- 7,99 €
In her extraordinary novels Into the Wilderness and Dawn on a Distant Shore, award-winning writer Sara Donati deftly captured the vast, untamed wilderness of late-eighteenth-century New York and the trials and triumphs of the Bonner family. Now Donati takes on a new and often overlooked chapter in our nation’s past--and in the life of the spirited Bonners--as their oldest daughter, the brave and beautiful Hannah, comes of age with a challenge that will change her forever. Masterfully told, this passionate story is a moving tribute to a resilient, adventurous family and a people poised at the brink of a new century.
It is the spring of 1802, and the village of Paradise is still reeling from the typhoid epidemic of the previous summer. Elizabeth and Nathaniel Bonner have lost their two-year-old son, Hannah’s half brother Robbie, but they struggle on as always: the men in the forests, the twins Lily and Daniel in Elizabeth’s school, and Hannah as a doctor in training, apprenticed to Richard Todd. Hannah is descended from healers on both sides--one Scots grandmother and one Mohawk--and her reputation as a skilled healer in her own right is growing.
After a long night spent attending to a birth, Elizabeth and Hannah encounter an escaped slave hiding on the mountain. She calls herself Selah Voyager, and she is looking for Curiosity Freeman--a former slave herself, one of the village’s wisest women and Elizabeth’s closest friend. The Bonners take Selah, desperately ill, to Lake in the Clouds to care for her, and with that simple act they are drawn into the secret life that Curiosity and Galileo Freeman and their grown children have been leading for almost ten years. The Bonners will do what they must to protect the Freemans, just as Hannah will protect her patient, who presents more than one kind of challenge. For a bounty hunter is afoot--Hannah’s childhood friend and first love, Liam Kirby.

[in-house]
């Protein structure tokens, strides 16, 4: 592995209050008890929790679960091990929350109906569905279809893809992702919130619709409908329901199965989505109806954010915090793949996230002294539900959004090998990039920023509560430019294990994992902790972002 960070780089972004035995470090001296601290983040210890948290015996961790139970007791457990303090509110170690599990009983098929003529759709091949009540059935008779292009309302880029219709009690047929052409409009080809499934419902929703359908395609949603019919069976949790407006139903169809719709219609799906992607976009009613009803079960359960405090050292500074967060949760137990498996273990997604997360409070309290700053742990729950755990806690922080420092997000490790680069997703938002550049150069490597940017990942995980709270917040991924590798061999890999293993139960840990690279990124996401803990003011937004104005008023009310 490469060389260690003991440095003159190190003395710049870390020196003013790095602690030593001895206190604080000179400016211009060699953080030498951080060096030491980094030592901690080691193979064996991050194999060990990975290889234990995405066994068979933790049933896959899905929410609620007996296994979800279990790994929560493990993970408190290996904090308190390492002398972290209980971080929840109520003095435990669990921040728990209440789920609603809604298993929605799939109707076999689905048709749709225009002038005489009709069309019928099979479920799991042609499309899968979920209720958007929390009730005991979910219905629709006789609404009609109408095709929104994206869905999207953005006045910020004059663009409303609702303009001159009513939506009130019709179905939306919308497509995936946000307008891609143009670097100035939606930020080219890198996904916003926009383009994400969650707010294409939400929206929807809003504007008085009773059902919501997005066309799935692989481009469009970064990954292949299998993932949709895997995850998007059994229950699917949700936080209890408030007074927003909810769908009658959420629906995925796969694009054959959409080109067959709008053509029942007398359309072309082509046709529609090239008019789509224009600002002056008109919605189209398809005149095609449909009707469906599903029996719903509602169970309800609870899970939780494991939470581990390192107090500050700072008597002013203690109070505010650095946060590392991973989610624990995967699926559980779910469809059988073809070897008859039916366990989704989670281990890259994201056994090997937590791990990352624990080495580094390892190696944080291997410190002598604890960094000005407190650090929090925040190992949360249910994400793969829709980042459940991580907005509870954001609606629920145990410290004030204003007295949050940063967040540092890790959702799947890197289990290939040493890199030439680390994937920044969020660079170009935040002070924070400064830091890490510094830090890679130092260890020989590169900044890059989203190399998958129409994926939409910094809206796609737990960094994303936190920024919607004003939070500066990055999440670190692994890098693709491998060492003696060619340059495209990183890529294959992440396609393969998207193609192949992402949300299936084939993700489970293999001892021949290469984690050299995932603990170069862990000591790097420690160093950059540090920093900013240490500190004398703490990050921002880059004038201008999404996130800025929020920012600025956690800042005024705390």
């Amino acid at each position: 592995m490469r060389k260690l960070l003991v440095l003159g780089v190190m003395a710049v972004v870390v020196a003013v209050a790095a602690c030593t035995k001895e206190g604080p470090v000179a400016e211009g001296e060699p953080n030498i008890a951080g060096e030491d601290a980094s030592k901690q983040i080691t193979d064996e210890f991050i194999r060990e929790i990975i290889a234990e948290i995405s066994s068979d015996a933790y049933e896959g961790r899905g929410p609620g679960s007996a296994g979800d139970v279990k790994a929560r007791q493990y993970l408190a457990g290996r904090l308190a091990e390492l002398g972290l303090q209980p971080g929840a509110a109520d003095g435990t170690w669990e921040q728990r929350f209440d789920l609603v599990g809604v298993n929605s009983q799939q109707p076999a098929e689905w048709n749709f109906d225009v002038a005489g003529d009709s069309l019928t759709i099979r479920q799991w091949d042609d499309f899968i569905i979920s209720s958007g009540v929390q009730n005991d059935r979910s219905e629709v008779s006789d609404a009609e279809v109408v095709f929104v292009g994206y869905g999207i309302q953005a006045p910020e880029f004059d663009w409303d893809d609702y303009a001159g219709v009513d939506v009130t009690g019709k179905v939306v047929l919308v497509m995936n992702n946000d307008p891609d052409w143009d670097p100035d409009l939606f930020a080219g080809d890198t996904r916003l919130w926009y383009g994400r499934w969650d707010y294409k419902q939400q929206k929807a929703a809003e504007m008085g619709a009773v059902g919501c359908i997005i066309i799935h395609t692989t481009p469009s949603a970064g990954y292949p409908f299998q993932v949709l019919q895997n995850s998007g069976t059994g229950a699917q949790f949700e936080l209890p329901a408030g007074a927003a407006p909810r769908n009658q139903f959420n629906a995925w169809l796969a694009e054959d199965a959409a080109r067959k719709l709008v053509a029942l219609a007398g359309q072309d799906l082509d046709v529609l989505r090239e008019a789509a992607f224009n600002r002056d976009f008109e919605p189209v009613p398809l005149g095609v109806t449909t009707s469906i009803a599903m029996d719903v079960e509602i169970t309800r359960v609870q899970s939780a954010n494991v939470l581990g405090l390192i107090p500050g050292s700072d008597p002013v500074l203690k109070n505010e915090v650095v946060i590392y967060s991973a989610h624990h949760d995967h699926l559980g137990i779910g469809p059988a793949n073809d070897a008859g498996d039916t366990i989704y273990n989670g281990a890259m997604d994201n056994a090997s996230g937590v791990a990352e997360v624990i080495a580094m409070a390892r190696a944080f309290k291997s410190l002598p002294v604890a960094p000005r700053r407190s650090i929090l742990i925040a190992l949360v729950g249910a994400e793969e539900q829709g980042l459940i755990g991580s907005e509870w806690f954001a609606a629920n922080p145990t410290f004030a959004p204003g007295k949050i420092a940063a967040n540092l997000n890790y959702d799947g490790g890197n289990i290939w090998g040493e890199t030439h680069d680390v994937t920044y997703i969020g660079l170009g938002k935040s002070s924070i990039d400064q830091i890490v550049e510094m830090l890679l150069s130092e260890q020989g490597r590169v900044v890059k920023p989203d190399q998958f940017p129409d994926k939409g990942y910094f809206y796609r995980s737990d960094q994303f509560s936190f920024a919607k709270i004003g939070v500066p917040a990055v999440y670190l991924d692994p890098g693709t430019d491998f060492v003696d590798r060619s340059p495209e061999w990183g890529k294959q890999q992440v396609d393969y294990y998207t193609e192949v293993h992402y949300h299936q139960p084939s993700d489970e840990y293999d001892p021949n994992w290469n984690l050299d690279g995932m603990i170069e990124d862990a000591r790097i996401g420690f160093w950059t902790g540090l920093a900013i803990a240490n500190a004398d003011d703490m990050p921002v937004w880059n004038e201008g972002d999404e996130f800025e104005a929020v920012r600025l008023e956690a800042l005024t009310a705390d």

While Elizabeth and Nathaniel undertake a treacherous journey through the endless forests to bring Selah to safety in the north, Hannah embarks on a very different journey to New-York City, with two goals: to learn the secrets of vaccination against smallpox, a disease that threatens Paradise, and to find out what she can about Liam’s immediate past and what caused him to change so drastically from the boy she once loved. The obstacles she faces as a woman and a Mohawk make her confront questions long avoided about her place in the world.
Those questions follow her back to Paradise, where she finds that the medical miracle she brings with her will not cure prejudice or superstition, nor can it solve the problem of slavery. No sooner have the Bonners begun to rebound from their losses--old and new--than they find themselves confronted by more than one old enemy in a battle that will test the strength of their love for one another. Hannah faces the decision she has always dreaded: will she make a life for herself in a white world, or among her mother’s people?
In this overly long and melodramatic sequel to Into the Wilderness, Donati continues the saga of the Bonner family as they struggle to survive in the wilderness of New York in 1802. They live on a secluded farmstead, high up on a mountain; the nearest town is named Paradise, a cruel joke for a place full of suspicious, fearful gossipmongers. Nathaniel and Elizabeth Bonner are solid citizens and loving parents, a kind of Ward and June Cleaver in buckskin. Hannah, a bright, courageous young woman who dreams of becoming a doctor, is Nathaniel's half-Mohawk daughter by his first wife. The plot involves all the Bonners, and their white and Indian relatives and friends, in the dangerous scheme of smuggling escaped slaves north to freedom in Canada. Add spurned lovers, bounty hunters, scheming women, colorful crackpots, racial prejudice, cruelty, murder, robbery, illicit sex, smallpox and an epidemic of scarlet fever, and 600 pages go by pretty quickly. There is little suspense, despite the smuggling plotline, and the reader is left merely to keep track of scores of characters (many of whom die during the epidemic). Hannah is the most compelling figure, as she tries to combine Indian and white man's medicines and be accepted in an insular, male-dominated profession while also dealing with an old flame who's tracking a runaway slave. Donati's descriptions of early 19th-century medical procedures, remedies and primitive vaccination techniques are graphic and authentic. Although the story could have been trimmed by at least 100 pages, it will still please fans of soap-opera style historical fiction.